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CNA must defend package maker in baby food contamination case

CNA must defend package maker in baby food contamination case

CNA Financial Corp. units must defend a package manufacturer in litigation involving contaminated baby food because of ambiguity over what constitutes “food processing” under the terms of its liability policies, a federal court ruled Friday.

West Bridgewater, Massachusetts-based Cheer Pack North America L.L.C. manufactures and sells flexible pouches with screw caps, according to the ruling by a U.S. District Court in Boston in Cheer Pack North America, LLC v. Valley Forge Insurance Co. and Continental Casualty Co.

Cheer Pack’s pouches are used in a “hot fill” application, in which food is pasteurized after being filled in the pouch and heat-sealed.  It is a corporate affiliate of Westford, Massachusetts-based Gualapack North America Inc. and brokers the sale of Gualapack’s filling equipment used to fill the pouches, according to the ruling.

In 2011, baby food manufacturer Plum PBC, which is based in Emeryville, California, and SunOpta Inc. in Edina, Minnesota, entered into an agreement under which SunOpta agreed to manufacture Plum products in packages made by Cheer Pack and to use filling equipment manufactured by Gualapack, according to the ruling.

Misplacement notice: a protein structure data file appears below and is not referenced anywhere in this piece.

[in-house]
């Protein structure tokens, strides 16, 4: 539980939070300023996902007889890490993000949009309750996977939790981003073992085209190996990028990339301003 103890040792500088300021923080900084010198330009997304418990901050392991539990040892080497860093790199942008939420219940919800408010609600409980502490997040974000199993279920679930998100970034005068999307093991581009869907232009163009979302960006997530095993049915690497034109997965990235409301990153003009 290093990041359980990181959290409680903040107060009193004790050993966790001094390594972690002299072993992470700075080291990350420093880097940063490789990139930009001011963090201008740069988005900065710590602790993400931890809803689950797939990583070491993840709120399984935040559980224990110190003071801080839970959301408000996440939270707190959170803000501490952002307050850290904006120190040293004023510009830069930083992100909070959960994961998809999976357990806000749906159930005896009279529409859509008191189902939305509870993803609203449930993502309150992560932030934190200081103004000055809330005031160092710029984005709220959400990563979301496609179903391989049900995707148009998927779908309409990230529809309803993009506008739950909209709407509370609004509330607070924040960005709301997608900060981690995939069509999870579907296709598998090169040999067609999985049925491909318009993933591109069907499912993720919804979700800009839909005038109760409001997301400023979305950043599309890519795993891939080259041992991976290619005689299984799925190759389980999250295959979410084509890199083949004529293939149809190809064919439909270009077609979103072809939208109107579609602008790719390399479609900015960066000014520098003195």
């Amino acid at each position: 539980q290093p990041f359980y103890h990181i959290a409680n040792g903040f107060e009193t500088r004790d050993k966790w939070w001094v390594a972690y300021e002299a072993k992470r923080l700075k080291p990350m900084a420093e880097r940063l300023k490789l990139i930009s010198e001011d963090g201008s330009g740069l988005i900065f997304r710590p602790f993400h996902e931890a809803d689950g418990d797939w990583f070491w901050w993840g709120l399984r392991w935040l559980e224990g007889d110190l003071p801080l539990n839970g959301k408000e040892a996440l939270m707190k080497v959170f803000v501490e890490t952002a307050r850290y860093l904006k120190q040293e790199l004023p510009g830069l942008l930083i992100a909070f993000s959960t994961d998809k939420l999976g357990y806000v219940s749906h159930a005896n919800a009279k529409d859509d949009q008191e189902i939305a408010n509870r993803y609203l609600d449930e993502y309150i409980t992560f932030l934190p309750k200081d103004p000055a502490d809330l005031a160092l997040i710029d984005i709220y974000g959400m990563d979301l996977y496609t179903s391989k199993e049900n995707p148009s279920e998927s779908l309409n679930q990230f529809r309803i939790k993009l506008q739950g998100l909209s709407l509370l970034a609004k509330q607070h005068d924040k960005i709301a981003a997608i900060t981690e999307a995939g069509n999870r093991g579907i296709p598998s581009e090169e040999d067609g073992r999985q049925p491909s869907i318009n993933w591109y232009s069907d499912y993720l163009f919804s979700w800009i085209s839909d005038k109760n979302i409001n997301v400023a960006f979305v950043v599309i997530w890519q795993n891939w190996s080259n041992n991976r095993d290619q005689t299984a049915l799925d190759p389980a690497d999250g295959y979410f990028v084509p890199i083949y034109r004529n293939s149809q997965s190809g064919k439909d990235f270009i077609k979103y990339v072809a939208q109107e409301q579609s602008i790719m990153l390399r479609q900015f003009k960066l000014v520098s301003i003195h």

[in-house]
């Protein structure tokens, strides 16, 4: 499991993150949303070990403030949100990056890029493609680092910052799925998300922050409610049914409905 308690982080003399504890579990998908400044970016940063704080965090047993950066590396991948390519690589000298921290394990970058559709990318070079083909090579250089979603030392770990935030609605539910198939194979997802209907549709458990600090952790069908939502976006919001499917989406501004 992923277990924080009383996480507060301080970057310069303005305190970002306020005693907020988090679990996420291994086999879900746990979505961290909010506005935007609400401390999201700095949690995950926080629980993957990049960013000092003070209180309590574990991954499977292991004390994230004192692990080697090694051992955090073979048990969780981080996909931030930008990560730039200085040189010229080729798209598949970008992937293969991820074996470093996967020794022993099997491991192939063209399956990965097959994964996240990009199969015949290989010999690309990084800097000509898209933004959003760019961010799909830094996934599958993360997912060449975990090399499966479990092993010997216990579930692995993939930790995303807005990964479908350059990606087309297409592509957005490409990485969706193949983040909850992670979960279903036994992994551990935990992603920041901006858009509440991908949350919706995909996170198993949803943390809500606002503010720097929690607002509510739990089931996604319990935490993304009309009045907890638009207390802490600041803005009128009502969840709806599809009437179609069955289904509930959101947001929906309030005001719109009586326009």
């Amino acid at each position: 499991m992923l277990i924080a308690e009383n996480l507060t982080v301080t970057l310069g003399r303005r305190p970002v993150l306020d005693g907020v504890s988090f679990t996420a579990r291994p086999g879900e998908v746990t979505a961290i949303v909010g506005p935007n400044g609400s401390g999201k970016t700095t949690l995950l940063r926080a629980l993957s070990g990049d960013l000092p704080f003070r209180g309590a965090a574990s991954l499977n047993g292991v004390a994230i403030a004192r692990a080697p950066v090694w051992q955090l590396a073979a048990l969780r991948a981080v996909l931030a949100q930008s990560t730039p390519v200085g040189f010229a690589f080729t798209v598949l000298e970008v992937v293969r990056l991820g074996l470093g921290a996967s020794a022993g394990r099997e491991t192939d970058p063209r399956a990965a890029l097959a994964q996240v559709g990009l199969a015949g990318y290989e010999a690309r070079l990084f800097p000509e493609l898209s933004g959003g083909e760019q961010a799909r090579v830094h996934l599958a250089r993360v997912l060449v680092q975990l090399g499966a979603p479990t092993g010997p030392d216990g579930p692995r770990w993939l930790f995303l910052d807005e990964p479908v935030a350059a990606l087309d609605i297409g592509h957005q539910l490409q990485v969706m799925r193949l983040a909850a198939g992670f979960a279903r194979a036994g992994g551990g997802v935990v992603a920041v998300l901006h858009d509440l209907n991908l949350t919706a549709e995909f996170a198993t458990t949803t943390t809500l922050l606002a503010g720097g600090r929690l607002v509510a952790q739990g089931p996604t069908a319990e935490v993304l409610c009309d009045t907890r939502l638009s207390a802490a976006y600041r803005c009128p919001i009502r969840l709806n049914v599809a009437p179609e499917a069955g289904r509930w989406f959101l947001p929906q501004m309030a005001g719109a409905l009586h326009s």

In September and October 2013, Plum and SunOpta began receiving complaints from customers that pouches of Plum’s products were bloated or swollen, which is evidence of bacterial growth in the pouches.

SunOpta acknowledged it produced contaminated products for Plum and that the contamination occurred during the cooling process, but denied any responsibility for the contamination, alleging Cheer Pack’s pouches contained a defect that prevented them from maintaining a hermetic seal, which resulted in the contamination, said the ruling.

Plum filed suit against SunOpta and Cheer Pack, and SunOpta filed a cross claim against Cheer Pack.

Cheer Pack then sought defense coverage from its insurers. Cheer Pack had a commercial general lability coverage with Valley Forge Insurance Co. and a commercial umbrella policy with Continental Casualty Co., both of which are units of Chicago-based CNA. The insurers denied coverage, and Cheer Pack filed suit in December 2015.

At issue in the litigation is an exclusion with an exception, said the ruling. Both policies exclude bodily injury property damage arising from the growth or presence of any fungi or microbes. But the exclusion does not apply to claims arising where the policyholder’s business is food processing, said the ruling.

“As the facts of this case illustrate, but for the seal created by its pouches, food contained in those pouches would not be properly preserved and therefore not marketable,” the ruling said.

If food processing “can be defined to include converting food into marketable form, and packaging can be essential to the process by which food is converted into safe and therefore marketable form, then there is a legitimate argument that (at least in some circumstances) ‘food processing’ includes the provision of that packaging,” the ruling said.

“Because ambiguities, particularly those providing exclusions from coverage ‘must be construed against the insurer’ plaintiff’s business may be considered ‘food processing,’ for purposes of coverage under the policy,” said the ruling, in quoting an earlier case and holding the insurers have a duty to defend Cheer Pack.




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